This design went live and was operational for many years until eventually our growing product suite just wasn’t fitting in with the existing structure anymore. Soon enough we found ourselves revisiting the topic of information architecture and navigation redesign, but this time with a clear intention of addressing the problem right at its core.
Objectives & key results
Around that time my team and I were also in the middle of establishing a new design system, so it was a good opportunity to address these topics of navigation as well. At the same time I didn’t want us to get sidetracked either, so in order to maintain a clear focus for my team I included the navigation redesign in our objectives and key results (OKRs) for the following quarter.
Being intimately familiar with our products and the early decisions that went into our navigation, I took lead on this initiative and teamed up with product managers and engineering leadership, and started defining a plan for how to restructure and redesign our platform.
Before any design or development could happen I first made an inventory of all our content pages and documented them as an extensive sitemap on Confluence. This was then used to identify duplicated pages that could be merged vs other pages that had to be reorganized.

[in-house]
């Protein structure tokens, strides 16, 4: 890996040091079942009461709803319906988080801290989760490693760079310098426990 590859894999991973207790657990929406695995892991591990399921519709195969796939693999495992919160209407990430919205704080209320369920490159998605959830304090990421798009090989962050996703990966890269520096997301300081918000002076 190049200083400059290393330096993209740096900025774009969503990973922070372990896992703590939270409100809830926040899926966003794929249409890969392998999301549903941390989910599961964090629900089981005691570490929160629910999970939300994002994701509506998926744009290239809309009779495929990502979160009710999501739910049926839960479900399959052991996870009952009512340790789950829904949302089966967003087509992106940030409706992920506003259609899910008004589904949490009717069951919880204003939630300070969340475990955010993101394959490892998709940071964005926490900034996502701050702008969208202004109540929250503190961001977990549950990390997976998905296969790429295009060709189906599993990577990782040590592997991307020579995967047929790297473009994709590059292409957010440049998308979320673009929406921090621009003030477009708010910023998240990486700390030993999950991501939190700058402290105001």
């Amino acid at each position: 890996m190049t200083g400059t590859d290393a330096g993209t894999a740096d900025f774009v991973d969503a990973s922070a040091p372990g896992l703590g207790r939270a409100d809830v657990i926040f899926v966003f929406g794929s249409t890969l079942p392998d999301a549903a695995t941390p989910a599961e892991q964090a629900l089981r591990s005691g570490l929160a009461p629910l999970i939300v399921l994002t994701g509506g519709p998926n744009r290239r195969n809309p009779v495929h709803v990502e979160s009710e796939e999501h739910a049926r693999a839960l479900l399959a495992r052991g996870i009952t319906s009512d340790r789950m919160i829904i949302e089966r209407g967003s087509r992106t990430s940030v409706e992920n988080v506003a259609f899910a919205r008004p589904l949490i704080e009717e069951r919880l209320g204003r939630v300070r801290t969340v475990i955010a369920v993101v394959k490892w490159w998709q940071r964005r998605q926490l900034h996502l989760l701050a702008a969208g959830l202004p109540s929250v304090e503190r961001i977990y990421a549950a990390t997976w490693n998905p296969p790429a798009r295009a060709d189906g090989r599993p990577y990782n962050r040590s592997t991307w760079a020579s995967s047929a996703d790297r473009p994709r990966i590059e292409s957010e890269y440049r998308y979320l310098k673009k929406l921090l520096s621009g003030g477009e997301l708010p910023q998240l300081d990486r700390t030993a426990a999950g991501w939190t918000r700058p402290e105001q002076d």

“Simplicity is complexity resolved.”— Constantin Brâncuși
To maintain transparency and keep a record of our decisions I also created several DACI pages in Confluence where all our work and findings could be documented, one for each important topic such as copywriting, visual design or settings merge.
As trivial as naming may seem, UX copy can either make or break a design. That’s why I defined these four guiding principles to help us write new copy for our menu items:
- Reduce complexity. Use simple words that are as easy to understand and remember.
- Keep it short. Try to use single word names whenever possible, except for compound words.
- Stay consistent. Sections should be based on either verbs or nouns, ideally not a mix.
- Avoid product names. We want to focus on solutions and actions, not product marketing.
To simplify things even further, we also decided to move away from collapsible modules in favor of a cleaner single-level (i.e. flat) structure. We still wanted to divide the menu up into labeled sections, but this way all items would still remain clickable at any given time.
Working together with the product and marketing teams, we came up with two copy proposals, each of which was based on either verbs (as actions) or nouns (as topics). The next steps were to test these proposals to see which was more effective when users had to navigate their way around our platform.
Jobs to be done